Conference on Retroviruses and Opportunistic Infections (CROI)

Conference on Retroviruses and Opportunistic Infections (CROI)

February 27, 2015
2 min read

Repeat testing necessary to detect HIV among infants receiving ART via breast-feeding

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SEATTLE — WHO recommendations for HIV testing 6 weeks after breast-feeding cessation may need to be re-evaluated, as study findings presented at CROI 2015 suggest testing at that interval failed to identify HIV infection among infants exposed to ART via breast-feeding.

“In settings with limited resources and an unsafe water supply, the WHO guidelines recommend that HIV-infected mothers breast-feed uninfected infants for at least 1 year while taking antiretroviral drugs,” study researcher Caroline C. King, PhD, of the CDC, said during a press conference. “These antiretroviral drugs limit HIV transmission while reducing the high risk for infant disease and death associated with formula feeding that relies on an unsafe water supply.

“However, it is possible, in an infant who becomes infected, that these antiretroviral drugs to the mother and infant may limit HIV replication enough to delay detection of the virus in the infant.”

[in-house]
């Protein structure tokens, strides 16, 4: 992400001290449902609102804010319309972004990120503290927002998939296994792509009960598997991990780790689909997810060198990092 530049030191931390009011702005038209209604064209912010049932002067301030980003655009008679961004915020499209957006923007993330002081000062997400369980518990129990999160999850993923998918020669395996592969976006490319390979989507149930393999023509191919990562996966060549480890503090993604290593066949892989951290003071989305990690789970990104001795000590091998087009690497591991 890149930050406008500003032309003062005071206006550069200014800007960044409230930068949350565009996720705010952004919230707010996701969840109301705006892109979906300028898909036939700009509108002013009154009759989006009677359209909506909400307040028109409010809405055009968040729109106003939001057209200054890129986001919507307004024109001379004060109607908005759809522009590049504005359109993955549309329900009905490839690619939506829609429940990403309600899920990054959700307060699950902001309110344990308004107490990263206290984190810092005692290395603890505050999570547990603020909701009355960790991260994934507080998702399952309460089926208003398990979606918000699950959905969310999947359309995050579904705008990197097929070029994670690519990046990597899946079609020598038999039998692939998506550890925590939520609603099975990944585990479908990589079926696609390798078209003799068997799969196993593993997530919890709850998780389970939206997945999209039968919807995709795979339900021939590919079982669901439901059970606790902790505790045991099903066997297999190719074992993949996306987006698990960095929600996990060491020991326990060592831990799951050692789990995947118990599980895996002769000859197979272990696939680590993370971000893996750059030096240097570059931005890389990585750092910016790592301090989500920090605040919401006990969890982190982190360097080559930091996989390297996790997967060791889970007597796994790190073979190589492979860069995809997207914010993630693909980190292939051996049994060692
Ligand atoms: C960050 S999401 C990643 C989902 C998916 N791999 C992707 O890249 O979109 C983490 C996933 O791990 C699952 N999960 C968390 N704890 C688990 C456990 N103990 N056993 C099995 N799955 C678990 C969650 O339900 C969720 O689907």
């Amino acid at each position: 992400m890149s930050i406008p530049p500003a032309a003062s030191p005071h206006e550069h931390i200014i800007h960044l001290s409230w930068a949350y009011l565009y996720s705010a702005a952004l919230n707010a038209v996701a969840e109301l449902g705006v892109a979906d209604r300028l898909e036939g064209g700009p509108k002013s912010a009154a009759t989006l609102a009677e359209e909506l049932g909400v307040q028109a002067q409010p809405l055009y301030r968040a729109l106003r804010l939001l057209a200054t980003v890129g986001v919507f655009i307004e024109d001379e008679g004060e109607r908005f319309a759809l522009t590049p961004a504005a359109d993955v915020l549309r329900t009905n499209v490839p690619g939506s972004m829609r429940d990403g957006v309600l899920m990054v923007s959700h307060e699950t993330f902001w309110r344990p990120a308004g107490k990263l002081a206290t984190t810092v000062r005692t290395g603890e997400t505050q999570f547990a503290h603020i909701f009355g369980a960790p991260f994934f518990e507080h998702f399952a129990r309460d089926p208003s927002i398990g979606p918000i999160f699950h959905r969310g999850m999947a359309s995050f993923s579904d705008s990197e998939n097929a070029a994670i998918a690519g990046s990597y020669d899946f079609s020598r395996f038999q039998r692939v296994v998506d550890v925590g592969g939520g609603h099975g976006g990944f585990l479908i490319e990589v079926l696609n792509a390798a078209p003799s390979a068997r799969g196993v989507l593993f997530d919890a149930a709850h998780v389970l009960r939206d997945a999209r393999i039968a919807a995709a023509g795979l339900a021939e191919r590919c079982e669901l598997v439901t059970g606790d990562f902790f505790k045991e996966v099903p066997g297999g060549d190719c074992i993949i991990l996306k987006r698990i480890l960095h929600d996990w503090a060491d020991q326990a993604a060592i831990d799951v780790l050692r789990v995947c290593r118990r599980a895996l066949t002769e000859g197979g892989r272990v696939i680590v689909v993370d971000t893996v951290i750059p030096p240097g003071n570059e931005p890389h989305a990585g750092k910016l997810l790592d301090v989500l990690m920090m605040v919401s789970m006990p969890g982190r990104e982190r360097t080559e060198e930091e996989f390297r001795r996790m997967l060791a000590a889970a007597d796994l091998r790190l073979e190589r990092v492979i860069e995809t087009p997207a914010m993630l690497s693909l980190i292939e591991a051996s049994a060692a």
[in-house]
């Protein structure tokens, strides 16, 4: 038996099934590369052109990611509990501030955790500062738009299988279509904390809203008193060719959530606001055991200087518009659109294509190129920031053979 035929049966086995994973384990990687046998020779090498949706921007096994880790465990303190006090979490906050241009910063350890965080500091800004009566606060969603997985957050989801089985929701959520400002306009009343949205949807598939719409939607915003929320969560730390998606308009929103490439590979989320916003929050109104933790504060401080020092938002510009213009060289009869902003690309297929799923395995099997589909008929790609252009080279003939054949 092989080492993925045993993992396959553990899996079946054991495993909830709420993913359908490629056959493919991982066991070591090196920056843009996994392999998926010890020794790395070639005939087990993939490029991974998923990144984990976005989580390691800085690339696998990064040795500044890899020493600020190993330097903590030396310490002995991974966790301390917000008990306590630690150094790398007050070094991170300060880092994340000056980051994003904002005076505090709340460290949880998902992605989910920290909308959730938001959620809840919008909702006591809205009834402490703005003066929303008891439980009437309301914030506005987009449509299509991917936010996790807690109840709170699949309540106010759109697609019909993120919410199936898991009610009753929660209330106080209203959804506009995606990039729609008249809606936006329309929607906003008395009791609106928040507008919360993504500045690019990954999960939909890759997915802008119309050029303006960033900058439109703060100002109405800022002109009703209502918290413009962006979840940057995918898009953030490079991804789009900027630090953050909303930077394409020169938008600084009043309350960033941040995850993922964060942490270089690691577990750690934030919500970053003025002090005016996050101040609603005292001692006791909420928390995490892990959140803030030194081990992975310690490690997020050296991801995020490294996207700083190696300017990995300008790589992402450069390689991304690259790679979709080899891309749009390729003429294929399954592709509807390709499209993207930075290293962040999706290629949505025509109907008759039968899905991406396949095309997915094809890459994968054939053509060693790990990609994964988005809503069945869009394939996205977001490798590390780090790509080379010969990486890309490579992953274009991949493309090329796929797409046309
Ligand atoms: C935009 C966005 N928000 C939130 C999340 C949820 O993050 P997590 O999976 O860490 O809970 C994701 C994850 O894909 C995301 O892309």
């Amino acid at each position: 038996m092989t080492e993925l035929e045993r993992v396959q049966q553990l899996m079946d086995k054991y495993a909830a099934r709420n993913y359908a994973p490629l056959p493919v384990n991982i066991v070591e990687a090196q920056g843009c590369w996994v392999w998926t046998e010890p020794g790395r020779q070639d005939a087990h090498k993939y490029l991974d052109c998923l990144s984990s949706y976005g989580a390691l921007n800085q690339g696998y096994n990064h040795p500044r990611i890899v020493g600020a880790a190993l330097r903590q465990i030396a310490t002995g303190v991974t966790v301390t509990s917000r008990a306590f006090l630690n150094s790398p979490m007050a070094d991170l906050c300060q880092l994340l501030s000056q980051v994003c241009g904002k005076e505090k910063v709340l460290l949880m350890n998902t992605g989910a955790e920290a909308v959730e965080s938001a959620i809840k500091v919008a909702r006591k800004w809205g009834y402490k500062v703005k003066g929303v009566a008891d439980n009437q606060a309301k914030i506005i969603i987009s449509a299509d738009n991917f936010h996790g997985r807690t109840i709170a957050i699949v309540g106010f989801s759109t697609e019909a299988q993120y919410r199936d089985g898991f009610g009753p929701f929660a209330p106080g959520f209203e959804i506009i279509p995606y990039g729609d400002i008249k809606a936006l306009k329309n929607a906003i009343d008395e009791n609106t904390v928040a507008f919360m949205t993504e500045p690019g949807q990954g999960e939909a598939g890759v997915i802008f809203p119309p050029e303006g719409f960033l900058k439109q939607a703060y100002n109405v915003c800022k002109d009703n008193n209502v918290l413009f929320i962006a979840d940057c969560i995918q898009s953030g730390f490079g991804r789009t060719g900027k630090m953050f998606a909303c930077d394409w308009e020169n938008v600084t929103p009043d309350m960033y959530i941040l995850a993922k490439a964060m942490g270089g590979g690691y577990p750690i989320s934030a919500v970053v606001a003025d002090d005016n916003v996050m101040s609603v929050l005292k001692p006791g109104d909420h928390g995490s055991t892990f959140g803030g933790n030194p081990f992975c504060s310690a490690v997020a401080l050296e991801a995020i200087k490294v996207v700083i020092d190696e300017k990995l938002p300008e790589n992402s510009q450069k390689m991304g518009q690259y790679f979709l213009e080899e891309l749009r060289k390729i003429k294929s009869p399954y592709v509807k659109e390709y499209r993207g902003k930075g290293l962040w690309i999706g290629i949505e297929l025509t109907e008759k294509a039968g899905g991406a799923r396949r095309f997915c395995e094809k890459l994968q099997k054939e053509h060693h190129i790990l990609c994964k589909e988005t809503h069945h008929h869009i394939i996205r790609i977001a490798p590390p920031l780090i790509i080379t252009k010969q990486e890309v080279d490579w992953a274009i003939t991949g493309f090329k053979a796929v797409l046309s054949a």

The Breastfeeding, Antiretrovirals and Nutrition study explored efficacy of 28 weeks of infant nevirapine or maternal ART in preventing HIV transmission during breast-feeding among a cohort of 2,369 mother-infant pairs.

To determine if HIV infections detected after 28 weeks of drug therapy occurred during the breast-feeding and ART phases, the investigators conducted ultrasensitive HIV testing on nine infants who had HIV infections first detected after 28 weeks. The substudy cohort consisted of three infants who received nevirapine, four infants who breast-fed from mothers receiving ART and two controls.

Two infants who received maternal ART, all infants who received nevirapine and one control had detectable HIV DNA at 24 weeks. Among these infants, median delay in detection between ultrasensitive and routine assays was 18.3 weeks for the nevirapine arm, 15.4 weeks for the maternal arm and 9.4 weeks among controls.

There were no significant differences in maternal viral loads or antiretroviral adherence between arms.

“WHO currently recommends testing of all HIV exposed breast-feeding infants at 6 weeks or more after breast-feeding cessation. Testing at 6 weeks early would have failed to have captured seven of the nine infants in our study who remained HIV negative on standard assays more than 6 weeks after breast-feeding cessation,” King said. “This study suggests that repeat testing is needed more than 6 weeks after stopped breast-feeding to enable HIV-infected infants to be identified and receive timely treatment to reduce their high risk for disease progression and death.” – by Amanda Oldt


King CC, et al. Abstract 33. Presented at: Conference on Retroviruses and Opportunistic Infections; Feb. 23-26, 2015; Seattle.

Disclosure: The researchers report no relevant financial disclosures.